A distinguished British solicitor brings action against an American professor in this Cold War drama.
As a younger son, James Digby never expected to inherit either the family estate in Lancashire or the baronetcy that went with it. Instead, James fell in love with chess and dreamed of playing it professionally. He settled on a career as a solicitor in Chancery, even after the deaths of his older brother and his father made him Sir James. When an article by Yale professor Francis Hollander accuses Digby of being a spy for the Soviet Union, he hires his own solicitors and barristers to bring a libel suit. As Digby’s legal team, including junior barrister Ben Schroeder, tries to help him clear his name in court, they consider Hollander’s evidence far too scanty to hold up. Even highly sensitive information from MI6 agents willing to pay part of Hollander’s expenses isn’t compelling enough to make Digby want to settle. Side by side with the legal activities is Digby’s narration of his childhood, his years at Cambridge, his growing commitment to socialism—despite his privileged background— his marriage, his membership in a secret society, and his visits to the Soviet Union to report on chess tournaments. At the same time, Schroeder’s romance with a young clerk in a solicitor’s firm presents him with his own legal challenges. Even though it’s 1965, the rules about fraternization between barristers and solicitors are still stuck in the 18th century, and Schroeder could face disbarment if he continues the relationship. That’s the last worry he needs, especially given the increasing pressure of Digby’s case—and the interest that MI6 and the CIA have in keeping his libel suit out of the courtroom.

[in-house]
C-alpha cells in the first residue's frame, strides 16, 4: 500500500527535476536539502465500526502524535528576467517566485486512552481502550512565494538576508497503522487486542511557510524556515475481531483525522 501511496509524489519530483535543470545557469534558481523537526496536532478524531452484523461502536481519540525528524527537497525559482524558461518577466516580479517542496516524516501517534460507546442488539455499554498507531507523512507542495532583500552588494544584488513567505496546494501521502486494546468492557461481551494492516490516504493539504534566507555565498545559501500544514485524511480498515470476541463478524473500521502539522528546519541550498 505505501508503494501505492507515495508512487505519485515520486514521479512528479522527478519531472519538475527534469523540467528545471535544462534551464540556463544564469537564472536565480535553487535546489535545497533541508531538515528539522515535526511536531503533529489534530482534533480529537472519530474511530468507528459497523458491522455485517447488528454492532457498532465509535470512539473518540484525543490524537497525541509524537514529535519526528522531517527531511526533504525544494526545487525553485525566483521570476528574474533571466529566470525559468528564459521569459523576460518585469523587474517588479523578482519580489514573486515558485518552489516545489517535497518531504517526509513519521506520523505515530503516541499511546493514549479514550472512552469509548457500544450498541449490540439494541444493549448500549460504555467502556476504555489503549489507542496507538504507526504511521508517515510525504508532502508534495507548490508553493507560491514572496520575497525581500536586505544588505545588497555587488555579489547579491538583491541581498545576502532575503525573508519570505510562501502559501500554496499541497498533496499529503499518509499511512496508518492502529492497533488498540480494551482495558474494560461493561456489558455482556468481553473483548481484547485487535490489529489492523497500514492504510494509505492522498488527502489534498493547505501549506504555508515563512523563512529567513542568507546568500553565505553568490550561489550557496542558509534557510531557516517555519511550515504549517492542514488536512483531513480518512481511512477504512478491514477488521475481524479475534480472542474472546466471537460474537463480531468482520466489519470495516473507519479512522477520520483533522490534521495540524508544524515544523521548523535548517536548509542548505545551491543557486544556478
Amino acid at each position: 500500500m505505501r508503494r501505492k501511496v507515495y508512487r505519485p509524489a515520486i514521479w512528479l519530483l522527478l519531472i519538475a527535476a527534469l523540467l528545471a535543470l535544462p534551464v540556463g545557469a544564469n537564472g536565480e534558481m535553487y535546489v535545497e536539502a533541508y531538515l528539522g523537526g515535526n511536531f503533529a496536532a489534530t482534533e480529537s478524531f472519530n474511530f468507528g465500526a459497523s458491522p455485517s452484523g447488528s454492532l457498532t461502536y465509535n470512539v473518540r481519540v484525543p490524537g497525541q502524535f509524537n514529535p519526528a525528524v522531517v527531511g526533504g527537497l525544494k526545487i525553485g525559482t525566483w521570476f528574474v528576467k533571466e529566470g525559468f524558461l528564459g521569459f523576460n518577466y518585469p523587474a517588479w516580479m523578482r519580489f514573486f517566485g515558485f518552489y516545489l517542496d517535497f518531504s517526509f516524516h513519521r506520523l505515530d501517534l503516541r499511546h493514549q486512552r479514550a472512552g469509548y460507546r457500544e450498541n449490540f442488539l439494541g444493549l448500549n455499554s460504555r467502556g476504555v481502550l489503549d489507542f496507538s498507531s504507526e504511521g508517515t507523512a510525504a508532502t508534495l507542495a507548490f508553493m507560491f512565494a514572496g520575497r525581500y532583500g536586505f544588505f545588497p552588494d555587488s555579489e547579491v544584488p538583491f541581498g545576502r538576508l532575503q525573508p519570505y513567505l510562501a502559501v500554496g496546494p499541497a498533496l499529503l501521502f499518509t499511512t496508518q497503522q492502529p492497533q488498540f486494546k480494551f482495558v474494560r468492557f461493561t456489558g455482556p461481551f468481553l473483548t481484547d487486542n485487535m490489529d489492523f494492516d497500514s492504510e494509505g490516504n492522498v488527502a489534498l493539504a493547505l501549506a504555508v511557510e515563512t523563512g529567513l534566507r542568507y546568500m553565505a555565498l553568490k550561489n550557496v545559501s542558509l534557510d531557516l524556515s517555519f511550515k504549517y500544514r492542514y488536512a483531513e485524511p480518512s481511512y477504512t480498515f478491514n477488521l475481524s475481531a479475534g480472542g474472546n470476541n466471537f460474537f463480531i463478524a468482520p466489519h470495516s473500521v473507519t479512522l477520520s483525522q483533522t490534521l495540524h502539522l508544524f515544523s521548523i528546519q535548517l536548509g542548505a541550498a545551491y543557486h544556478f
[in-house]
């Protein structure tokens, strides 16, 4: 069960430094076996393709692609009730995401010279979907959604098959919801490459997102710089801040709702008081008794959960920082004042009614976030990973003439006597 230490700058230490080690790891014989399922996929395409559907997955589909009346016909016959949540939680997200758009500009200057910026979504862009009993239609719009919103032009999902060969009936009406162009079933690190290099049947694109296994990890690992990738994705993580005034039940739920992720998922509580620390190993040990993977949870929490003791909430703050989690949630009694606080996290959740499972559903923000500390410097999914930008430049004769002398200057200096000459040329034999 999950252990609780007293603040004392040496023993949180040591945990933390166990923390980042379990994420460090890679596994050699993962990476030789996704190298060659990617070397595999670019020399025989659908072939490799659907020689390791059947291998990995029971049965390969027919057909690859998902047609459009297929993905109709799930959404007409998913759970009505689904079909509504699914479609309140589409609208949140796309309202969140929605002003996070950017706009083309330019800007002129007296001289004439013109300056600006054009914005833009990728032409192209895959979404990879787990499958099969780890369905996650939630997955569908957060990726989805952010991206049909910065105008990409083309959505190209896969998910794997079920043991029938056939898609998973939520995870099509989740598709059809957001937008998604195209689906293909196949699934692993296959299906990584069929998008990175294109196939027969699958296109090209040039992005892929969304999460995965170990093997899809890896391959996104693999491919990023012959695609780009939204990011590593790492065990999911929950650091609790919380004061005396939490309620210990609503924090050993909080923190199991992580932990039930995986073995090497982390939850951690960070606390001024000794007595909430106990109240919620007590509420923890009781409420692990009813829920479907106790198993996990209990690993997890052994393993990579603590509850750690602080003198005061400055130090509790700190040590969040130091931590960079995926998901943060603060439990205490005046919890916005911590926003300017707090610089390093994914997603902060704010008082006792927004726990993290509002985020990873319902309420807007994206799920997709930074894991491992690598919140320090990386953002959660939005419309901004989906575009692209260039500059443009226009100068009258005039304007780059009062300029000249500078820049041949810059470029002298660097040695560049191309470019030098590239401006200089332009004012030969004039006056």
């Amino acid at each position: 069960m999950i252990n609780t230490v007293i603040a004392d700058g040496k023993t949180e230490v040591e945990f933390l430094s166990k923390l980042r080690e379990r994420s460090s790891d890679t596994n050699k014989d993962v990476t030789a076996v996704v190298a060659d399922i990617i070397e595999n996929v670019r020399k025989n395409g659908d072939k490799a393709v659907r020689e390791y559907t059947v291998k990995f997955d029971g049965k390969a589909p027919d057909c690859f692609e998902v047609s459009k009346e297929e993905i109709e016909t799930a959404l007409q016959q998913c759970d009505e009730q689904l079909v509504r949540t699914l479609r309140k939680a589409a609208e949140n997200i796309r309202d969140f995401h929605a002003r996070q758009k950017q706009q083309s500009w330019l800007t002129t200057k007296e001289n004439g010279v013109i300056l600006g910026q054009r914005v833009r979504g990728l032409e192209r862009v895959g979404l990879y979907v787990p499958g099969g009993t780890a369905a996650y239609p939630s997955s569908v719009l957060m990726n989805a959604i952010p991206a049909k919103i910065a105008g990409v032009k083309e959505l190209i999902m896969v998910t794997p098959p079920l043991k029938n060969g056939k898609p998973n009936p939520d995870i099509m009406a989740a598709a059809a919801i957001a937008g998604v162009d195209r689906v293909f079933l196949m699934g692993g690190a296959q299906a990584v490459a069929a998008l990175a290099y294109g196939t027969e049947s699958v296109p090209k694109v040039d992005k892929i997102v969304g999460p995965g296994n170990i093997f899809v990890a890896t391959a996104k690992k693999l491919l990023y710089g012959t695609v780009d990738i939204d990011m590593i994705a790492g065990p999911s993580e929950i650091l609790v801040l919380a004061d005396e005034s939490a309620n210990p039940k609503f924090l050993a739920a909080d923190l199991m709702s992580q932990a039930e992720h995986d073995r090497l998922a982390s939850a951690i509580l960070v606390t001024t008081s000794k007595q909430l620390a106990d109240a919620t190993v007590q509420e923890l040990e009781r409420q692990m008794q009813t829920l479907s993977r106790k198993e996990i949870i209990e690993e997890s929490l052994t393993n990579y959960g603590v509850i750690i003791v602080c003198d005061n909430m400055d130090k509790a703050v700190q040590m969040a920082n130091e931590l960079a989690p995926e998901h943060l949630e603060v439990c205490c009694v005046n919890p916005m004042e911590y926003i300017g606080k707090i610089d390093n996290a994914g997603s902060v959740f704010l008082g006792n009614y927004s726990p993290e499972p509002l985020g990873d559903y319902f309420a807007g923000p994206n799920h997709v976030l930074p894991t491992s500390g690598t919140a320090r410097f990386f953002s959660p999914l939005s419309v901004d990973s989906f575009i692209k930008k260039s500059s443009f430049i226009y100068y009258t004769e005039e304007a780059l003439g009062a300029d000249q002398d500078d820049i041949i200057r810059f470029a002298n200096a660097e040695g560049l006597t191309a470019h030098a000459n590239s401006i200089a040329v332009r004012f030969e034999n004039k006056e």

Even though this complex legal thriller is advertised as Ben Schroeder’s third case, Murphy (A Matter for the Jury, 2014, etc.) doesn’t give him center stage. Digby, the real protagonist, will keep you guessing until the very end.